To open the 21st century, TAG Heuer would develop entirely new approaches to the construction of watches and their movements.
These innovations would provide record-breaking precision, in watches styled to reflect their leading-edge technologies.
The Monaco V4 Concept Watch introduced an entirely new approach to powering a mechanical watch, with construction that evokes a racing engine. This radical watch used an ingot on rails to produce power, tiny belts to transfer this power, and four barrels that mimic the lay-out of an engine block. Cases for the Monaco V4 have included platinum, titanium, carbon matrix composite, and rose gold, and TAG Heuer marked the 10th anniversary of the model with a tourbillon option.
In 2004, TAG Heuer introduced the Aquaracer line of watches, with roots going back to Heuer’s first dive watches from the early 1980s. The first generation Aquaracers offered a 300 meter depth rating, while the next generation (introduced in 2009) increased this to 500 meters. The Aquaracers have used an enormous variety of materials, colors and movements, all designed to provide the diver with a highly-legible, reliable watch.
In 2010, TAG Heuer released its first in-house chronograph movement, the Calibre 1887. The Calibre 1887 is an integrated movement, featuring a column wheel and the same style of oscillating pinion that Heuer had patented in 1887. The Calibre 1887 movement powered a new generation of TAG Heuer Carrera chronographs, and would serve as the basis for the Heuer 01 in-house movement.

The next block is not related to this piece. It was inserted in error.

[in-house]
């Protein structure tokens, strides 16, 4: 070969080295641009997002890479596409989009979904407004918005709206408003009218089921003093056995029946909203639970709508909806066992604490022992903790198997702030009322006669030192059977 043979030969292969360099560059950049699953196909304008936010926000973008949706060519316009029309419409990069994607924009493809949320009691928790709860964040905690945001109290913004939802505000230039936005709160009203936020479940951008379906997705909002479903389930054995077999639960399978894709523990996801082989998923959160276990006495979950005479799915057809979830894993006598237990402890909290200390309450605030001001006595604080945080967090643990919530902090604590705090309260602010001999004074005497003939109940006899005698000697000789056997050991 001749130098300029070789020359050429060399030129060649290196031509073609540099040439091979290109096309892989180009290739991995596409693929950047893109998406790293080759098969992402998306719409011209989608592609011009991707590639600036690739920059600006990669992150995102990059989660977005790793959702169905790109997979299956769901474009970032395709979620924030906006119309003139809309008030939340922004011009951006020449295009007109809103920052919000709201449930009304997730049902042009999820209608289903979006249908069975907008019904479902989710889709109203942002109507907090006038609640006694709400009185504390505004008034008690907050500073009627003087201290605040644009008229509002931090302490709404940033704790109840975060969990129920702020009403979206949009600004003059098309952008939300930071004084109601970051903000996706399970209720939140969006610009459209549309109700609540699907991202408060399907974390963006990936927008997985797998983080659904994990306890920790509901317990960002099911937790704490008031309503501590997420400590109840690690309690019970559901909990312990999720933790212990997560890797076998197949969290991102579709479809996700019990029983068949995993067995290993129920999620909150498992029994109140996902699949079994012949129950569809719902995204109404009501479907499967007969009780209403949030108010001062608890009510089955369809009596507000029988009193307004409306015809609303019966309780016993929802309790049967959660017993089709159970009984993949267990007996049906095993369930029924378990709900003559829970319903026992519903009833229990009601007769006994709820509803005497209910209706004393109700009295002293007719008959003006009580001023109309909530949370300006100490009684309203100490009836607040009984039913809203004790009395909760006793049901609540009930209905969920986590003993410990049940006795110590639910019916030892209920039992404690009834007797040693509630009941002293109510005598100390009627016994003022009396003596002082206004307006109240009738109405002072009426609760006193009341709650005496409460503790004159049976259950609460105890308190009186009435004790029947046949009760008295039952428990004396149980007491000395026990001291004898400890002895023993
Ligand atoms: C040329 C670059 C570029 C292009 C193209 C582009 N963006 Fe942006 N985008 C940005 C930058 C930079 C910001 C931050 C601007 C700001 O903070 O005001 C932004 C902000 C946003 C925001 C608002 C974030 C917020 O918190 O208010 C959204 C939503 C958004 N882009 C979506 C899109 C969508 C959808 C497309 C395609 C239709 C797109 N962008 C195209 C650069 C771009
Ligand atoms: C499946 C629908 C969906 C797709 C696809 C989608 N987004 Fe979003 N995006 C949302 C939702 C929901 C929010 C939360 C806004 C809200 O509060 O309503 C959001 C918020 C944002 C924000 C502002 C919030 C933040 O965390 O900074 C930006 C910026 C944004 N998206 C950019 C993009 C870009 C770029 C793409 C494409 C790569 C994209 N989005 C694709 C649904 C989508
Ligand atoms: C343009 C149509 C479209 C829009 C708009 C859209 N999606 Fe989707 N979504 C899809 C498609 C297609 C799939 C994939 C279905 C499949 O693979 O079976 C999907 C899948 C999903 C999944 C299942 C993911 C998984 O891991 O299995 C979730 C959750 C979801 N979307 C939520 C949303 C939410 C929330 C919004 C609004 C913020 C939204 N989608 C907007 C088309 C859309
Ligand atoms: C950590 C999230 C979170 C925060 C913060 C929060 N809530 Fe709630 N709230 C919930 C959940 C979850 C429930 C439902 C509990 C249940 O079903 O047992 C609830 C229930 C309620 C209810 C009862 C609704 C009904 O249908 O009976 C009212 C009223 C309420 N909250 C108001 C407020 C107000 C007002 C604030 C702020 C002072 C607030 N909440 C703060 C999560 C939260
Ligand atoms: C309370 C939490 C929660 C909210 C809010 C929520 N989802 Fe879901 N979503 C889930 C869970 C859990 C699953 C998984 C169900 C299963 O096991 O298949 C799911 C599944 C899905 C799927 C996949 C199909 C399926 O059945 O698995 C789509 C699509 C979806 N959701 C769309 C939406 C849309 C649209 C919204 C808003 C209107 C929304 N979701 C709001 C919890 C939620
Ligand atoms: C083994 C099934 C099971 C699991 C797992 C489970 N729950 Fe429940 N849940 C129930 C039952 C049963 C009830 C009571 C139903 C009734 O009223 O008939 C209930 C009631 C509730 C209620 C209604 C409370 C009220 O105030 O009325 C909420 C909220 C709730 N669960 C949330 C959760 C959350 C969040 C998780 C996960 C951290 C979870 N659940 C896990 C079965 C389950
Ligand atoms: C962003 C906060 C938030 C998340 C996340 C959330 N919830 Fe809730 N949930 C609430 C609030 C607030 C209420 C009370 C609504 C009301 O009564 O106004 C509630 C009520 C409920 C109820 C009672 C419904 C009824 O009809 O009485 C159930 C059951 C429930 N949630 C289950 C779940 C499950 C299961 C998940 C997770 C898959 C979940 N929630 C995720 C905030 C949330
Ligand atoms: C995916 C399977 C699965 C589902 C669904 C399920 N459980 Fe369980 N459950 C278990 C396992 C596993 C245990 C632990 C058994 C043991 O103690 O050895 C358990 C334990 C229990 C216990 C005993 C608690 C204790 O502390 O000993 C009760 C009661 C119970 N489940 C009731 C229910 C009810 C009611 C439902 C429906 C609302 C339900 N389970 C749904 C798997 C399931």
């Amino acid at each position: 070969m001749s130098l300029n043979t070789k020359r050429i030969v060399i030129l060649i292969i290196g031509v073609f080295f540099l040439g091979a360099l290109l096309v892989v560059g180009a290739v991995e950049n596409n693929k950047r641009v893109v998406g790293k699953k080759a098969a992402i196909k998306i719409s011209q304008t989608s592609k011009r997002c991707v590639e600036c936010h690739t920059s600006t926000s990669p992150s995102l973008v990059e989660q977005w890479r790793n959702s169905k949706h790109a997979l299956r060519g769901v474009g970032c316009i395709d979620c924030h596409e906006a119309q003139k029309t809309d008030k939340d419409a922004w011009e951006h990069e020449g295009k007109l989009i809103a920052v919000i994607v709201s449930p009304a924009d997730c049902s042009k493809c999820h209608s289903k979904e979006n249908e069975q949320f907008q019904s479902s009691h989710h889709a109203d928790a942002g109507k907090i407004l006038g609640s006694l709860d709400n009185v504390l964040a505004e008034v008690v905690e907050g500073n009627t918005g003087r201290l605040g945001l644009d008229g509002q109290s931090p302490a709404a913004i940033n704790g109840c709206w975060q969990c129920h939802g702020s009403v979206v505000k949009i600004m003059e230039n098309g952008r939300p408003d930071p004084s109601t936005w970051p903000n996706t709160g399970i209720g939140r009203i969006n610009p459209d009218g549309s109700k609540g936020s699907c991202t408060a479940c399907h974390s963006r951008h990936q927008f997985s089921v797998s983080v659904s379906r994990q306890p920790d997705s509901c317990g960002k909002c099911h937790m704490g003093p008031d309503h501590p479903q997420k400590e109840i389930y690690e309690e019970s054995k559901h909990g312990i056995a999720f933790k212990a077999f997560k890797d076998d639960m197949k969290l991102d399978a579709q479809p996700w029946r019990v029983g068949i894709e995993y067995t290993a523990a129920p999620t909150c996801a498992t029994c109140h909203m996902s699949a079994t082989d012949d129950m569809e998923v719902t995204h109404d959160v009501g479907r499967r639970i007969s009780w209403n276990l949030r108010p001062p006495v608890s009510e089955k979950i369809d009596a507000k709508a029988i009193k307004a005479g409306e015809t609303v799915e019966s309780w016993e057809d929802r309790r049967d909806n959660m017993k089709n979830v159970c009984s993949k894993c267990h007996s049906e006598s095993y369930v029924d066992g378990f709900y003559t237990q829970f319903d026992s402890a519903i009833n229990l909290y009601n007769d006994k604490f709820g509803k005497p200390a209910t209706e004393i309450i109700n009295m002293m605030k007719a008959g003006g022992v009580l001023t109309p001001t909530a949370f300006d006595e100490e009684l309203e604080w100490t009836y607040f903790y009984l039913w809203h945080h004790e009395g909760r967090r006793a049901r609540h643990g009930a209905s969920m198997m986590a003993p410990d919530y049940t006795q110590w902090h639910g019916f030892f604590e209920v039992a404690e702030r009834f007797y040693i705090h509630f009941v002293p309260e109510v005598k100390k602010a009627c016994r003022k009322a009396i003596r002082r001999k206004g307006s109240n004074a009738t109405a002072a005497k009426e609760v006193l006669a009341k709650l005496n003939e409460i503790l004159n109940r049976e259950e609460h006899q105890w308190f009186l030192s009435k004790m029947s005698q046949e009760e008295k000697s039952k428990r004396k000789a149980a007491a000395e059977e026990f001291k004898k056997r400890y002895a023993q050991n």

In the mid-2000s, TAG Heuer created a workshop that would develop and incorporate cutting edge technologies to produce a very limited number of innovative watches, all being handmade. The Mikrograph (2011) used an integrated movement to offer 1/100 second accuracy, with the central chronograph hand making a full revolution every second. The Mikrotimer Flying 1000 extended TAG Heuer’s ultra-high frequency line-up to 1/1,000 second accuracy, with the central chronograph second hand completing 10 rotations per second. The name was derived from the Heuer Microtimer, from 1966, an electronic timer that was the world’s first timer with 1/1,000 accuracy. The last of this series was the Mikrogirder, shown in 2012, which offered 5/10’000 second precision. The last of this series was the Mikrogirder, shown in 2012, which offered 5/10’000 second precision. TAG Heuer extended the Pendulum technology when it introduced the Mikropendulum Tourbillon, which offered 1/100 second accuracy and a tourbillon, while the MikropendulumS incorporated two magnetic Pendulums and a double tourbillon.